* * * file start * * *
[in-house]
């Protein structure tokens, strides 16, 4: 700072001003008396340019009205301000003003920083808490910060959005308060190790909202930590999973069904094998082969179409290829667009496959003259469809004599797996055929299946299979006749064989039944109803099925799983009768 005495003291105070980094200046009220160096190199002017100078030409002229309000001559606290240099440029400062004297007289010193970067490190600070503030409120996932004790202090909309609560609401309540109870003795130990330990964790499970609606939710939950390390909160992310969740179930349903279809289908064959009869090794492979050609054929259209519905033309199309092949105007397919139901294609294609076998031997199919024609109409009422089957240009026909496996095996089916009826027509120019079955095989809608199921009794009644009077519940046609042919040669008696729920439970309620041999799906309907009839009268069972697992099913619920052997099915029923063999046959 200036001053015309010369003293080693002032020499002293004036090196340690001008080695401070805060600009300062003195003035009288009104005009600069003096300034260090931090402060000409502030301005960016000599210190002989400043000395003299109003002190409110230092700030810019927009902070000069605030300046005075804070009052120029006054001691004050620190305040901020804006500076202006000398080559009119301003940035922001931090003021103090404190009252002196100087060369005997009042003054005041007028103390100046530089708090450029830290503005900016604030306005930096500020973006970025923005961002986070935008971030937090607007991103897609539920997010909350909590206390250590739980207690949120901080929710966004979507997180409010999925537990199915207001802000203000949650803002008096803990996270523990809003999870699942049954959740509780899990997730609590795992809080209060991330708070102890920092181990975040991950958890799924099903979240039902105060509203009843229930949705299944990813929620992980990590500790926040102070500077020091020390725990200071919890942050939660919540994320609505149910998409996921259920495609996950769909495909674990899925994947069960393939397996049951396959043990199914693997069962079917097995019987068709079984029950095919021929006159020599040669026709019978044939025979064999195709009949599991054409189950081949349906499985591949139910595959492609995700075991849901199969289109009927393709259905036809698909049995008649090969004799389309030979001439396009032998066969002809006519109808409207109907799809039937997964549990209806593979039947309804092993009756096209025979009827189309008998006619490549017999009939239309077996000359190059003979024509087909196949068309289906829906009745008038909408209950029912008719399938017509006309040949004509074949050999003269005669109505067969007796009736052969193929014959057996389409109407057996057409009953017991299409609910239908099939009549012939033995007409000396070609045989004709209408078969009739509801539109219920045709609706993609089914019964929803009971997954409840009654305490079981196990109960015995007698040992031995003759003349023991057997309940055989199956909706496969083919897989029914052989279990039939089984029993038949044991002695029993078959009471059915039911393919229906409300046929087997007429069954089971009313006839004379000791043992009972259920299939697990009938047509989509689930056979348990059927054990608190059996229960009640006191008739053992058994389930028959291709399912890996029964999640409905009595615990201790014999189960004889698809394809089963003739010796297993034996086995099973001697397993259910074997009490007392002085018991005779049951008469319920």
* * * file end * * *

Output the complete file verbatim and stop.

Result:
[in-house]
């Protein structure tokens, strides 16, 4: 700072001003008396340019009205301000003003920083808490910060959005308060190790909202930590999973069904094998082969179409290829667009496959003259469809004599797996055929299946299979006749064989039944109803099925799983009768 005495003291105070980094200046009220160096190199002017100078030409002229309000001559606290240099440029400062004297007289010193970067490190600070503030409120996932004790202090909309609560609401309540109870003795130990330990964790499970609606939710939950390390909160992310969740179930349903279809289908064959009869090794492979050609054929259209519905033309199309092949105007397919139901294609294609076998031997199919024609109409009422089957240009026909496996095996089916009826027509120019079955095989809608199921009794009644009077519940046609042919040669008696729920439970309620041999799906309907009839009268069972697992099913619920052997099915029923063999046959 200036001053015309010369003293080693002032020499002293004036090196340690001008080695401070805060600009300062003195003035009288009104005009600069003096300034260090931090402060000409502030301005960016000599210190002989400043000395003299109003002190409110230092700030810019927009902070000069605030300046005075804070009052120029006054001691004050620190305040901020804006500076202006000398080559009119301003940035922001931090003021103090404190009252002196100087060369005997009042003054005041007028103390100046530089708090450029830290503005900016604030306005930096500020973006970025923005961002986070935008971030937090607007991103897609539920997010909350909590206390250590739980207690949120901080929710966004979507997180409010999925537990199915207001802000203000949650803002008096803990996270523990809003999870699942049954959740509780899990997730609590795992809080209060991330708070102890920092181990975040991950958890799924099903979240039902105060509203009843229930949705299944990813929620992980990590500790926040102070500077020091020390725990200071919890942050939660919540994320609505149910998409996921259920495609996950769909495909674990899925994947069960393939397996049951396959043990199914693997069962079917097995019987068709079984029950095919021929006159020599040669026709019978044939025979064999195709009949599991054409189950081949349906499985591949139910595959492609995700075991849901199969289109009927393709259905036809698909049995008649090969004799389309030979001439396009032998066969002809006519109808409207109907799809039937997964549990209806593979039947309804092993009756096209025979009827189309008998006619490549017999009939239309077996000359190059003979024509087909196949068309289906829906009745008038909408209950029912008719399938017509006309040949004509074949050999003269005669109505067969007796009736052969193929014959057996389409109407057996057409009953017991299409609910239908099939009549012939033995007409000396070609045989004709209408078969009739509801539109219920045709609706993609089914019964929803009971997954409840009654305490079981196990109960015995007698040992031995003759003349023991057997309940055989199956909706496969083919897989029914052989279990039939089984029993038949044991002695029993078959009471059915039911393919229906409300046929087997007429069954089971009313006839004379000791043992009972259920299939697990009938047509989509689930056979348990059927054990608190059996229960009640006191008739053992058994389930028959291709399912890996029964999640409905009595615990201790014999189960004889698809394809089963003739010796297993034996086995099973001697397993259910074997009490007392002085018991005779049951008469319920």